Why I Started Doing BJJ

At the age of 35, after doing judo my whole life, I can honestly say that I never thought until last Summer that I would start doing Brazilian Jiu Jitsu.  By no means am I moving away from coaching judo. Some have asked me why I’m bothering. My main motivation is to become a more well-rounded judo coach.  

I’m working with 3rd degree BJJ black belt Omar Salvosa, who is a monster on the ground, and we trade private lessons.  I teach him tachi waza for approximately an hour once a week followed by him teaching me BJJ for an hour.  I have found the process thoroughly enjoyable.  Once you get past the arguments about which one is better, who cares? (Isn‘t BJJ just judo by another name anyway?) I view BJJ as judo with an intense focus on one aspect of our sport, which has created a lot of very enthusiastic technical practitioners over the years.  

This new endeavour allows me to be a student again. It’s refreshing to be the student after so many years of always being the coach.  For an hour a week, I get to be selfish, working on my own skills and not worrying about a class full of students and their training. I’m in the same mental place I was when I first fell in love with judo.

Learning BJJ allows me to look at judo newaza from a different perspective.  Although Judo has some great practitioners of newaza, it gets less glory because the throwing ippon is such a beautiful moment.  I believe it’s more than just a coincidence that the most dominant country in the world in judo (Japan) also has the best newaza.  Japan had significantly more scores as well as the most ippons in newaza in the world at the Rio Olympic Games (15 total scores, 9 ippons).  The single technique used for the most ippons in the Rio Olympics was juji gatame to a count of 18 followed by uchi mata to a total of 16. The success rate of an attack in newaza at Rio was  fully 2.5 times greater than an attack in tachi waza (28% compared to 11% for tachi waza).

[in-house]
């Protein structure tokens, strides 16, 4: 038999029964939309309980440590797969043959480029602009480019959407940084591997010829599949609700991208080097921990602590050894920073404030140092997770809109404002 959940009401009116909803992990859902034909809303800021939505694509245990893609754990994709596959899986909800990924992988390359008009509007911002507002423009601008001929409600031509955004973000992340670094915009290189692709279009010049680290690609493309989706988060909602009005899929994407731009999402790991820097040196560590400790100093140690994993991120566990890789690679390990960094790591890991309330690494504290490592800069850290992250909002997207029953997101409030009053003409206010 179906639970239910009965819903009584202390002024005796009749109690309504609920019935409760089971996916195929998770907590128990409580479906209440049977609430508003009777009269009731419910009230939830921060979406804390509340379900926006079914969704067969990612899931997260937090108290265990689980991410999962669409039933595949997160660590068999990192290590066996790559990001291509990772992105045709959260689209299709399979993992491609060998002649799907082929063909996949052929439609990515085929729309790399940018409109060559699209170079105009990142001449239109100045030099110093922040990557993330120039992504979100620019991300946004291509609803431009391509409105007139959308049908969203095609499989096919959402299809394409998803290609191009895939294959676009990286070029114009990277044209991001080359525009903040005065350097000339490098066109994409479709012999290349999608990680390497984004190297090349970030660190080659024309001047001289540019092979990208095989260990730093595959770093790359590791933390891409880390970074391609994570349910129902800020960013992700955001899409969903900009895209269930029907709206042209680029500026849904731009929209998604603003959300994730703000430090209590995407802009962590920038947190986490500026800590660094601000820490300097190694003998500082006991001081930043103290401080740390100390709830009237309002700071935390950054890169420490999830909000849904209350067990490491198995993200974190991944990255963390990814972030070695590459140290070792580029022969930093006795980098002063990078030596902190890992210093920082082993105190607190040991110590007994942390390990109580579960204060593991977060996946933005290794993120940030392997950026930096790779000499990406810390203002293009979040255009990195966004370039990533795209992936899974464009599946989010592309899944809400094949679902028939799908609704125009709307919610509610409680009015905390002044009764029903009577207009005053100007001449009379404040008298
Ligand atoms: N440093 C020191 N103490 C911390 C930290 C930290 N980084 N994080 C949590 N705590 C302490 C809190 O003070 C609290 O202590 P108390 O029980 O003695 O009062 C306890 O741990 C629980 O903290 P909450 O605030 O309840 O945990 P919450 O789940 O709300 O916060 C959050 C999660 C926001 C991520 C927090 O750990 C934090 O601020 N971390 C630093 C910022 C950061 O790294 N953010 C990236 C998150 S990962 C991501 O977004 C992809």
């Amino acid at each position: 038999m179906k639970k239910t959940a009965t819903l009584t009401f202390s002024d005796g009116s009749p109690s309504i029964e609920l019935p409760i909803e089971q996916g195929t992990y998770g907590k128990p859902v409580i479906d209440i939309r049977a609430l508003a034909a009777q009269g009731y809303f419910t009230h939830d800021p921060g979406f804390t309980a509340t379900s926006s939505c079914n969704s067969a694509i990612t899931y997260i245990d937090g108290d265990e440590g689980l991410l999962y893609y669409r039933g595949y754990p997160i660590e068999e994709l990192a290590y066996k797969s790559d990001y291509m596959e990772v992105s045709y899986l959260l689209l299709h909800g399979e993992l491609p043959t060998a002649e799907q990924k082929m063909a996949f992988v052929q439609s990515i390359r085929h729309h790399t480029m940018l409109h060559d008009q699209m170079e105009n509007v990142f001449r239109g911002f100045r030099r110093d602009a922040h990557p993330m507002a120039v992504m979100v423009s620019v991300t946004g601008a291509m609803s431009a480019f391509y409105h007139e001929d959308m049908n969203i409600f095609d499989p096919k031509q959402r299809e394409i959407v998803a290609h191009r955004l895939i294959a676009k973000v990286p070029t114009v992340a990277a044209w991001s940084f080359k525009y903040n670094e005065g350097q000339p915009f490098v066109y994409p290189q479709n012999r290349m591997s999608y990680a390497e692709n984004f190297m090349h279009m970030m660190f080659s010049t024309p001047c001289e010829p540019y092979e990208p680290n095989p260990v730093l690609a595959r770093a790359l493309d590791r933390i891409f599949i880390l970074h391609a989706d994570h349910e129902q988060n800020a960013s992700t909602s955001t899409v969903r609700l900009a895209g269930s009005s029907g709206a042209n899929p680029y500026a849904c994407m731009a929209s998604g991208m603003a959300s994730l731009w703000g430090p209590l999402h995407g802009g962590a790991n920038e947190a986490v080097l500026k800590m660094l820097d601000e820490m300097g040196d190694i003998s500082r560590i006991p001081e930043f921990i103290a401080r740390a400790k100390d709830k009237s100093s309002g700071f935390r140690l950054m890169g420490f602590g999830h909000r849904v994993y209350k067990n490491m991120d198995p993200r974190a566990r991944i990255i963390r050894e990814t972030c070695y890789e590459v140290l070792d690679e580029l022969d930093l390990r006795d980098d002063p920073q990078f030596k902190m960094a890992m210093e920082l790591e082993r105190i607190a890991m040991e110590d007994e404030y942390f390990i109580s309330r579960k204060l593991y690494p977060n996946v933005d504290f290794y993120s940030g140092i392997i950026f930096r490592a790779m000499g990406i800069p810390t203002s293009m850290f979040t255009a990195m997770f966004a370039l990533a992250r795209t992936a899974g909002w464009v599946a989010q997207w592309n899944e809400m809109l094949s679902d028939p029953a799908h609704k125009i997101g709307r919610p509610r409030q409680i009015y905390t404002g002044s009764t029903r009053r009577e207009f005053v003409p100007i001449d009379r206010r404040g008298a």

As judoka we put so much emphasis on tachi waza, with gripping practise and countless hours working on our throws, movement, and doing endless rounds of tachi waza randori, that I believe we don’t think about newaza in the same way, or work on it  with the same structure. I can with certainty say that I myself have been guilty of undervaluing or underemphasizing newaza.

*Rio Olympics data sourced from Thierry Loison


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